Protest

I’ve seen a lot of maps over past few days, and I’ve seen enough cartoon characters. Like massively bile-inducing stereograms, the squinting at patches of colour — those heatmaps of hate — produsce nothing but despair.

I’ve taken to focusing now just on how those patches of yellow have changed over the last few decades. The red and the blue (discounting Scotland) are fairly constant, pulsing but constant. The Liberal yellow appears slowly and spreads a little from 87—2010, but essentially remains in the same places.

Now it’s gone.

So, I wonder if the age of the ‘third party’ protest vote is over, for at least a generation. Because it took time for the Liberal Party (in its various forms) to hit a 50 MP balance and they did well — but essentially they were an alternative. One that based its alternative on being ‘a little from column A, a little from column B’. And when they decided that ‘power’ was worth having they couldn’t stay an alternative. And so the support went: splintered in different directions, but it did go.  And the bits that were previously blue went blue and the bits that were red, went red. We’re back to how it was.

So, that’s it for the Liberal Democrats, while they might have an activist base they don’t have a core vote: because as far as the public see it they don’t stand for anything, they just stand apart. Or did.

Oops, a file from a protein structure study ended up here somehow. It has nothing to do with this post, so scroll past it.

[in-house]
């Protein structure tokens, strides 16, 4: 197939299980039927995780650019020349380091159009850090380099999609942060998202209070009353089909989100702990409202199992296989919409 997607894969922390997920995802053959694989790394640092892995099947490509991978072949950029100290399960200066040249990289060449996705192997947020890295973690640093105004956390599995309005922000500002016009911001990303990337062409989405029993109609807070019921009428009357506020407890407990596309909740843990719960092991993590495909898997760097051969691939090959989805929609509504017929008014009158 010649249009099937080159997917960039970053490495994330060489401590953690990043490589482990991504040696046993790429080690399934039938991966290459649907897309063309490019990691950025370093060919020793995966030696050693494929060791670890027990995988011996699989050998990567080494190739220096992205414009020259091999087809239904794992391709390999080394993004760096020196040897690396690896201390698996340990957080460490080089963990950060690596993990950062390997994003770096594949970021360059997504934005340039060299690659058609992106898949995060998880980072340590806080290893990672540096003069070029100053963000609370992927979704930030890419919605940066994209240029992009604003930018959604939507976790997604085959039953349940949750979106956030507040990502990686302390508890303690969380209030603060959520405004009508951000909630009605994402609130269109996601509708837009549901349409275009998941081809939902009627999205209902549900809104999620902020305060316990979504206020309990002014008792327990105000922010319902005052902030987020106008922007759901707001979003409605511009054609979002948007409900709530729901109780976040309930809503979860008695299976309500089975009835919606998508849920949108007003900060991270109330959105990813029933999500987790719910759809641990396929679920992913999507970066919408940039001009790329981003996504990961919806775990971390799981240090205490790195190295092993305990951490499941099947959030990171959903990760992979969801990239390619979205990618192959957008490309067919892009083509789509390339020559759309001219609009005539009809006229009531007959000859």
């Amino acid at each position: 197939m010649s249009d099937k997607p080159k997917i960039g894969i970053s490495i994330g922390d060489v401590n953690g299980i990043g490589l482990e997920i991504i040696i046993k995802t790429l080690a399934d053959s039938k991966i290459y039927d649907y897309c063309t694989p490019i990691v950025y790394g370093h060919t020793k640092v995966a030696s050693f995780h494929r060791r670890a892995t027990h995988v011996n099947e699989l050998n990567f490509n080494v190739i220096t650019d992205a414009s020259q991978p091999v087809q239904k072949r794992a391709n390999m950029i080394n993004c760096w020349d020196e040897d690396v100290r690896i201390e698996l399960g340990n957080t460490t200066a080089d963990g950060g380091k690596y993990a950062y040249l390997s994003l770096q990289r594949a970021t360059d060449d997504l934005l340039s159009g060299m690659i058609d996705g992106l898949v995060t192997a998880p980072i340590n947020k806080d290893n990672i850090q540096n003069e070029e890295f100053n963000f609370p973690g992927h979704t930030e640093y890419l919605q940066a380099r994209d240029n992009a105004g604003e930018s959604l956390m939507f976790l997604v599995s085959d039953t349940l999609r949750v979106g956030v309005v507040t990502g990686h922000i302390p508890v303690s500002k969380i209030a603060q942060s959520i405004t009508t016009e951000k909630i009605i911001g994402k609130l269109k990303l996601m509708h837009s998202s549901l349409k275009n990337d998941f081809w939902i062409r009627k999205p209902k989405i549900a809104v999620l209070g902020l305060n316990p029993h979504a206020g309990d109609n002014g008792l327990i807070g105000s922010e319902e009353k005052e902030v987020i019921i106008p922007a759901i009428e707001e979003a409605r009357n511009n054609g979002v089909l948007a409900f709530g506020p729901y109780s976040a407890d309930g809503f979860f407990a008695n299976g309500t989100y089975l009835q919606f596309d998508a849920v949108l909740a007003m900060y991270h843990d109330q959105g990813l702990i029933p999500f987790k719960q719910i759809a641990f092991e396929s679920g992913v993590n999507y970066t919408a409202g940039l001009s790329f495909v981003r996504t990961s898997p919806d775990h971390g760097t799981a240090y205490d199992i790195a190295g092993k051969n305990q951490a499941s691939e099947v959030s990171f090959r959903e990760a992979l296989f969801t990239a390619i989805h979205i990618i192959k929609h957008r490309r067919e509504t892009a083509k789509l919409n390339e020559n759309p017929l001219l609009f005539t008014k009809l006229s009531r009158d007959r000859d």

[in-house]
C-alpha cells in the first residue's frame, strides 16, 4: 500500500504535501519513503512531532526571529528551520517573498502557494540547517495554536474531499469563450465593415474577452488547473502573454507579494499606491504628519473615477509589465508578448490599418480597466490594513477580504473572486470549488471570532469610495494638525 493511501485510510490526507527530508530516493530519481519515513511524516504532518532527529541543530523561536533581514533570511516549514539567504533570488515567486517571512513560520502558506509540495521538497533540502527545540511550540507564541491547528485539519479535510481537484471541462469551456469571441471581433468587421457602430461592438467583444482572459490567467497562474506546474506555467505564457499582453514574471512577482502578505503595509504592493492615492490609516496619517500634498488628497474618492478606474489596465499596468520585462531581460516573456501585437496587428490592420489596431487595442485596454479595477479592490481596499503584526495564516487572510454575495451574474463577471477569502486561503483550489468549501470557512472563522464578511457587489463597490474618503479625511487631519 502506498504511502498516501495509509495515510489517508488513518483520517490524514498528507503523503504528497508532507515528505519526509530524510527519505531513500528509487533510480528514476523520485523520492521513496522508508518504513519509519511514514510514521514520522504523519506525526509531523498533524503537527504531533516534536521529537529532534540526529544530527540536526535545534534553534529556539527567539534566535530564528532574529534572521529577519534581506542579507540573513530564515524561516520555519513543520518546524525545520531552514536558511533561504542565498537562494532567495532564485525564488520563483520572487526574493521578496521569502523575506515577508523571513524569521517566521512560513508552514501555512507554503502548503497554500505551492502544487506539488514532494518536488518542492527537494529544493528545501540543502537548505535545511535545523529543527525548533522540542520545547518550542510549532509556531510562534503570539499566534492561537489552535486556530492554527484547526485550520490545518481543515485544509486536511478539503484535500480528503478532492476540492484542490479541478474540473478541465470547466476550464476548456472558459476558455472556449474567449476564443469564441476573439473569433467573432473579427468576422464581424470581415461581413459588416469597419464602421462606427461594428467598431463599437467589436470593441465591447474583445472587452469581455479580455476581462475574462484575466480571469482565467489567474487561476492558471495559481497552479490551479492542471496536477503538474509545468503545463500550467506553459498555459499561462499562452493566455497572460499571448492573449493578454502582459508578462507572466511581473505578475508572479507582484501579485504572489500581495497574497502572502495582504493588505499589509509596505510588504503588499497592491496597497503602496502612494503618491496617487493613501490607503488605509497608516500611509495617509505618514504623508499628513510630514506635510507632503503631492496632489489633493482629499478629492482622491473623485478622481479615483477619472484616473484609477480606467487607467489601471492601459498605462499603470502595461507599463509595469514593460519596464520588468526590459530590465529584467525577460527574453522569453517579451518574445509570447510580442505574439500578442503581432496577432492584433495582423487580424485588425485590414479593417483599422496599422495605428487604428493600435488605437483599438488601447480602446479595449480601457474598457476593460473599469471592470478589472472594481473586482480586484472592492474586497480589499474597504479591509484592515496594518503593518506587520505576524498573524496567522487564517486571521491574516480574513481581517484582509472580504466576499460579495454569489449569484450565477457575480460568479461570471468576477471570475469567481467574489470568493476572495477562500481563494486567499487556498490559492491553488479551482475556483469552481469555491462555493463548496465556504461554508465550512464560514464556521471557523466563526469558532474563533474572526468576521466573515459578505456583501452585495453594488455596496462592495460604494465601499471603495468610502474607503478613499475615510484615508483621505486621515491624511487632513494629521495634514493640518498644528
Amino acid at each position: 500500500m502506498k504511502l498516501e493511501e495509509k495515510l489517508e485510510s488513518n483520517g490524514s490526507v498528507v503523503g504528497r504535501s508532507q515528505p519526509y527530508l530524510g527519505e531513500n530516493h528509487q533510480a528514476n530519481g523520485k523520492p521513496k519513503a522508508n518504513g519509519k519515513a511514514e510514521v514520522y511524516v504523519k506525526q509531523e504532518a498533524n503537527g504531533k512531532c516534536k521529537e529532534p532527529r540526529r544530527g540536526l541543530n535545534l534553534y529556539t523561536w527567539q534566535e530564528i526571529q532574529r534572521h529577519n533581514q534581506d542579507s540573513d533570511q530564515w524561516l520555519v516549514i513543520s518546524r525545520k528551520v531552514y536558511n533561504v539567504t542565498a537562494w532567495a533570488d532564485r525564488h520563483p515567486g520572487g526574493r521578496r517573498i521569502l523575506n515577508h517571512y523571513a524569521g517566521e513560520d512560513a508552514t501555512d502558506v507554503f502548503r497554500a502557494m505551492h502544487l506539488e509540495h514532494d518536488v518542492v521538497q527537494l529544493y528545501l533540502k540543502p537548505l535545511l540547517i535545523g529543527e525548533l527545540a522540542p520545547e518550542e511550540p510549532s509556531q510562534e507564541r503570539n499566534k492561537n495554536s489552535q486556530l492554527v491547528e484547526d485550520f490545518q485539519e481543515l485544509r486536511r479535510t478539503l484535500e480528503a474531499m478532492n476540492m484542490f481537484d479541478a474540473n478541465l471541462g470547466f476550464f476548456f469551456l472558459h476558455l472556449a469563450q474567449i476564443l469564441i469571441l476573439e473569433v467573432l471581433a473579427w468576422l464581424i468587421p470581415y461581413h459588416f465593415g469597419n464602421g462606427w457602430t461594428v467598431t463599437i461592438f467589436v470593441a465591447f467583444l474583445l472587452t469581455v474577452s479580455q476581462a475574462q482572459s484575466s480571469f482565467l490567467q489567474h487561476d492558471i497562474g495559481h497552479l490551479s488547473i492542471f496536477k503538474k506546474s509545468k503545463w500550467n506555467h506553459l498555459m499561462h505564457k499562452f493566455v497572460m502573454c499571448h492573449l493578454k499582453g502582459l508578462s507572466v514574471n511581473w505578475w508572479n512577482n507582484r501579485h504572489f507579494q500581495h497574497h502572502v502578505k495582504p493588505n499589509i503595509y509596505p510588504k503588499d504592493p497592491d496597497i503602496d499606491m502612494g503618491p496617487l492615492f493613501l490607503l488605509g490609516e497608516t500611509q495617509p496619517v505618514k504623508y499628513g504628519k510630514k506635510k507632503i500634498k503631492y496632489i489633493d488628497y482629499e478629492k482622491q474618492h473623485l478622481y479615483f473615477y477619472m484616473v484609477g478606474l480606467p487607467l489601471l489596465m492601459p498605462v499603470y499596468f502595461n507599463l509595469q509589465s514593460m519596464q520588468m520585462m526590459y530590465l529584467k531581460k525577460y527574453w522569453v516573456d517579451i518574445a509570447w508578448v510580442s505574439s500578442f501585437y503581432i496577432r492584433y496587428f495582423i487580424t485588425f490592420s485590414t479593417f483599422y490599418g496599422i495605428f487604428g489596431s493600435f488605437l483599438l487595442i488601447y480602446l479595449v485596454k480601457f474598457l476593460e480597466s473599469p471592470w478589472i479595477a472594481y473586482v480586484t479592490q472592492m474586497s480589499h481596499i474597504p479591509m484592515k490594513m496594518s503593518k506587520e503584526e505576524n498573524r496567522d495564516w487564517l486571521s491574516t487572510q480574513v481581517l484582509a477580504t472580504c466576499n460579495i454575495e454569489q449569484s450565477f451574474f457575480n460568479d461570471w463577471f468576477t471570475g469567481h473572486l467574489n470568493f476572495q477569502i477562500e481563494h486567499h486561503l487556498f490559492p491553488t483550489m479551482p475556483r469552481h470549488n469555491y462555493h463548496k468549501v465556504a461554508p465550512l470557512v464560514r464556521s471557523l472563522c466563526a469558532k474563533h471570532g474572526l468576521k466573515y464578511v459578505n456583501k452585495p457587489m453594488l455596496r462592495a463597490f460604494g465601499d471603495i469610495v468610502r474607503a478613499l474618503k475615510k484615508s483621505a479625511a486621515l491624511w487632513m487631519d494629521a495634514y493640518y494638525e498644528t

Now, some people might say Ukip fill that protest vote: but I don’t think it’s the same people that are protesting. That’s another battle. The Greens could fill that protest vote, but it will take a long time to build up anything more than a few percent. And the Greens are not seen as a safe ‘split the difference’ vote — so they are not the same people either.

I don’t know if Labour can get the floating centrist voters that this time felt that they may as well vote Tory, but I know they will lose an equal number to the left if they try to do it by moving to the right. They’ve got to do something different.

Tom might help.  I know that a ‘grassroots surge’ won’t work with the party mechanism they way they are. A large number of activists work hard, but they can do little to affect the way that the party behaves at the top. We may need people that understand the power of the crowd, and the possibilities of connection. Podemos in Spain seem to have a new way of organising that helps people feel part of a movement, collaborative and distributed. That feels like a better thing than just chasing votes and being angry.

Author: Jon Bounds

Jon was voted the ‘14th Most Influential Person in the West Midlands’ in 2008. Subsequently he has not been placed. He’s been a football referee, venetian blind maker, cellar man, and a losing Labour council candidate: “No, no chance. A complete no-hoper” said a spoilt ballot. Jon wrote and directed the first ever piece of drama performed on Twitter when he persuaded a cast including MPs and journalists to give over their timelines to perform Twitpanto. But all that is behind him.

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